Society has played a huge role in what we define as beauty; so much so, that it has become a competition instead of an appreciation of the differences that make us all uniquely beautiful.
As an artist, I am constantly faced with opinions of others and questions about my craft and the way that I perceive beauty. There is a constant battle between beauty and how makeup creates and or enhances it, so before we dive into the see controversial conversation, let’s see how Webster defines beauty and go from there. Meriam Webster defines beauty as: “the quality of being physically beautiful; the qualities in a person or a thing that give pleasure to the senses or the mind; a beautiful woman.” From these definitions, I gather three things: beauty is external; beauty is internal, and beauty creates a euphoric experience. However, one thing it does not define is how beauty is determined. In this case the definition is unintentionally intentional enough to draw the conclusion that beauty is whatever you want it to be.
I often hear jokes from guys about loving a woman that displays her natural beauty, so on the first date he may dunk her in the pool, so he can see the real her behind the makeup. This is funny to me because many seem to drool over the look of a Kim Kardashian, Beyoncé Knowles or Jennifer Lopez. It is as if they do not recognize that these women often wear makeup and do other things to enhance their outward beauty to the public eye. This is not to say that they are not naturally beautiful, but many times these judgments have no real basis.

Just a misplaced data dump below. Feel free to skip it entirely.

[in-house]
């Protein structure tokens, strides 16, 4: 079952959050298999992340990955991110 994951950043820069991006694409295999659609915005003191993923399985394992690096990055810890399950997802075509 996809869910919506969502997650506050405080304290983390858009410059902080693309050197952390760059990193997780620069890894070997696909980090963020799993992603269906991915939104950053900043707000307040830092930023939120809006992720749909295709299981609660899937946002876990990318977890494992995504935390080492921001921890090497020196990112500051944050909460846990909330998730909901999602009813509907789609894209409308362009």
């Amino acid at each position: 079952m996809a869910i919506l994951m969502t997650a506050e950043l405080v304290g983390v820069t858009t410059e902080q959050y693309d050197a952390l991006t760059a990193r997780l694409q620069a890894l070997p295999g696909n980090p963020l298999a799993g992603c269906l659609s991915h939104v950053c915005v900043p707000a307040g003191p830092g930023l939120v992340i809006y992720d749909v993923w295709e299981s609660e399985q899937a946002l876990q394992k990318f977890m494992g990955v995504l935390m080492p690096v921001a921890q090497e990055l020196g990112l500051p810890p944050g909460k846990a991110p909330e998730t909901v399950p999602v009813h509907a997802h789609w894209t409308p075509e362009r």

My job as a makeup artist is to enhance the natural features of a woman while perfecting the imperfections. Now, let me clarify imperfections as it relates to my profession. It means evening skin tone, covering blemishes, etc. Again, this is my profession, so I must provide the most “flawless” image possible.
It amazes me that beauty is defined by flawlessness in our society, but flawless in not found in the definition of beauty anywhere. This denotes that beauty is not perfect, it is in everyone, it is everywhere, and just because one does not recognize it, does not mean that it doesn’t exist. Could it be that our individualized beauty only ignites the passion in those we are meant to touch with who we really are beneath the surface?
I think it is time that we re-define beauty and recognize that no matter what size or shape; how much hair we have or don’t have, how light or dark our skin is, we are all beautiful. I want every woman to take a good look in the mirror and say this as your personal manifesto:
I love myself, others, and appreciate our differences.
I believe that my inner beauty far surpasses physical parameters and people recognize it.
I am committed to defining my own beauty each and every day.
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